This Ninja Turtles doesn't quite get there, but it's at least in possession of some self-awareness. Everything about the concept is, as always, absurd. Here we find the mythology adjusted just slightly to up the role of April O'Neil (Megan Fox). Where April is always buddy-buddy with the turtles, here she's also something of their lord and savior. We meet her as a struggling reporter for the Channel 6 News who's been assigned to a string of embarrassing puff pieces. She's unhappy, and desperately trying to get a new angle on the Foot Clan attacks plaguing New York. Convinced that vigilantes are fighting back, April forces herself into the action and finds herself on a rooftop with a group of steroid pumped, oversized turtles. She catches the name of one, and suddenly she's sailing away on a crazy trip down memory lane: realizing the mutations she's just met are the very same "pets" she looked after in her dead father's laboratory.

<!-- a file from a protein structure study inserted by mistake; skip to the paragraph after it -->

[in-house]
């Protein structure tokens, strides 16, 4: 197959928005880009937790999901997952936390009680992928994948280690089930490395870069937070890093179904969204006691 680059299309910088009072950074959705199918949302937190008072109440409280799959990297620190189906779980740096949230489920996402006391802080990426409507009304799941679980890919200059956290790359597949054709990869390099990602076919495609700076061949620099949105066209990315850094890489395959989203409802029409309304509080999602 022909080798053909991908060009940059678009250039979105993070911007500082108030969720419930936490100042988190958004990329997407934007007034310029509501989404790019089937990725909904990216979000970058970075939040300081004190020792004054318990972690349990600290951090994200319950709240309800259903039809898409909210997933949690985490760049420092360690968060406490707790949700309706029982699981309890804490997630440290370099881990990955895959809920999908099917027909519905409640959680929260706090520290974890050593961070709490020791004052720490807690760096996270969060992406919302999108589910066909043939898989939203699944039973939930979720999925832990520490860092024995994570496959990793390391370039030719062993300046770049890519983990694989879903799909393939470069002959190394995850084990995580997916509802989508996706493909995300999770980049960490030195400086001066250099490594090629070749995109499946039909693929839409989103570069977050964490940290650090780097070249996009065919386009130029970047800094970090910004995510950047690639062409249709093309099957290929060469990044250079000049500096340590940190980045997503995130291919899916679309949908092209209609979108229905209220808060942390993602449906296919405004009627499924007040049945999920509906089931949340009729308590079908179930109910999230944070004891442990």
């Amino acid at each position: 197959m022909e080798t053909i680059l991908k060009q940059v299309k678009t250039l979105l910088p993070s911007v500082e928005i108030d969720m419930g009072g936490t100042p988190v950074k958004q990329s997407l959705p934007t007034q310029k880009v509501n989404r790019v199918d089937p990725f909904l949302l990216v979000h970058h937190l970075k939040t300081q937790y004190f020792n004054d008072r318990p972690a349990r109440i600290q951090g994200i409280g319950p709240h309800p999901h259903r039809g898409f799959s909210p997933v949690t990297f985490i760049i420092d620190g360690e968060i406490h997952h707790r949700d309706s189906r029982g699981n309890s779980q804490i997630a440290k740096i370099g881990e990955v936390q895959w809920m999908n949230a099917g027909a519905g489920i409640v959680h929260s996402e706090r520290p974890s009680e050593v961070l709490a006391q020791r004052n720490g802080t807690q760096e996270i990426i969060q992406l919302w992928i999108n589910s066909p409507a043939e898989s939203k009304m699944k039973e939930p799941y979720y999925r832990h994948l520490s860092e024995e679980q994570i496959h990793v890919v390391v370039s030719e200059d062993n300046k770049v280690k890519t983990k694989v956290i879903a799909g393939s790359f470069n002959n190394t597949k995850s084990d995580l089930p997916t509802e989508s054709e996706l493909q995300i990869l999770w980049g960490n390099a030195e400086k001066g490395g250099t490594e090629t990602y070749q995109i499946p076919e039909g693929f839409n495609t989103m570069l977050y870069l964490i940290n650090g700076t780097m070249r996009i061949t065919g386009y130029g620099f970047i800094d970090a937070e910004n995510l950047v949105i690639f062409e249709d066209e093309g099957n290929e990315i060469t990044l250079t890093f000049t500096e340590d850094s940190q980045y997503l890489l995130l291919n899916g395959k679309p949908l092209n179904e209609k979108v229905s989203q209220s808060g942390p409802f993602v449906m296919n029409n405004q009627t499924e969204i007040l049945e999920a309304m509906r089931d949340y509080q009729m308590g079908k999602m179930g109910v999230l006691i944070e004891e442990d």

Here's the deal: there's a fair amount this version of the Ninja Turtles gets right. While the plot doesn't offer anything new, it at least manages to keep the characters clearly delineated and the action pieces functional as more than twisted metal. Raphael, Donatello, Leonardo, and Michelangelo act convincingly like hyperactive 16-year olds, and though we don't get to spend enough time getting to know them, we understand something of their differences, their dynamic, and they're likable enough to lend a too-long chase scene something rather sweet. All the noise and product placement doesn't change the fact that it's not a bad twist on a Saturday morning stand-by, and one that it doesn't pander overtly to the youngest members of its audience. The Turtles manage to be goofy without succumbing wholly to slapstick, and the line of illogic was clear. It may not be the best piece of cinema, but it's far from the worst film of the summer, folks, and it certainly doesn't fail in what it sets out to do.